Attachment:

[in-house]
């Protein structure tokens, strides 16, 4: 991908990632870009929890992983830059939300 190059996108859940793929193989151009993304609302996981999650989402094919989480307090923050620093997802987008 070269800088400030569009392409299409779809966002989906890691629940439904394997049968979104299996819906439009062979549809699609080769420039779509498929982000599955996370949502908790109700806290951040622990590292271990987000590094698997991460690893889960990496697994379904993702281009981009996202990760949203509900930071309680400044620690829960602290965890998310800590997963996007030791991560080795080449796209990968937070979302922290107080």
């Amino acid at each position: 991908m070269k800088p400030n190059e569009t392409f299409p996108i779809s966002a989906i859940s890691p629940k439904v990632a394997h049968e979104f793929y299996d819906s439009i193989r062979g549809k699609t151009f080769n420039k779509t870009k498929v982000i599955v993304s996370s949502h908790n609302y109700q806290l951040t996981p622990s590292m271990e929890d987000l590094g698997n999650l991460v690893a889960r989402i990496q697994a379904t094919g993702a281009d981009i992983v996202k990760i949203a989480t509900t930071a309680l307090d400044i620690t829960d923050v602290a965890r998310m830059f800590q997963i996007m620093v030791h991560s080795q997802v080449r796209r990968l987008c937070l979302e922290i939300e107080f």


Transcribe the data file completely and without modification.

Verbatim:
[in-house]
């Protein structure tokens, strides 16, 4: 991908990632870009929890992983830059939300 190059996108859940793929193989151009993304609302996981999650989402094919989480307090923050620093997802987008 070269800088400030569009392409299409779809966002989906890691629940439904394997049968979104299996819906439009062979549809699609080769420039779509498929982000599955996370949502908790109700806290951040622990590292271990987000590094698997991460690893889960990496697994379904993702281009981009996202990760949203509900930071309680400044620690829960602290965890998310800590997963996007030791991560080795080449796209990968937070979302922290107080």
């Amino acid at each position: 991908m070269k800088p400030n190059e569009t392409f299409p996108i779809s966002a989906i859940s890691p629940k439904v990632a394997h049968e979104f793929y299996d819906s439009i193989r062979g549809k699609t151009f080769n420039k779509t870009k498929v982000i599955v993304s996370s949502h908790n609302y109700q806290l951040t996981p622990s590292m271990e929890d987000l590094g698997n999650l991460v690893a889960r989402i990496q697994a379904t094919g993702a281009d981009i992983v996202k990760i949203a989480t509900t930071a309680l307090d400044i620690t829960d923050v602290a965890r998310m830059f800590q997963i996007m620093v030791h991560s080795q997802v080449r796209r990968l987008c937070l979302e922290i939300e107080f």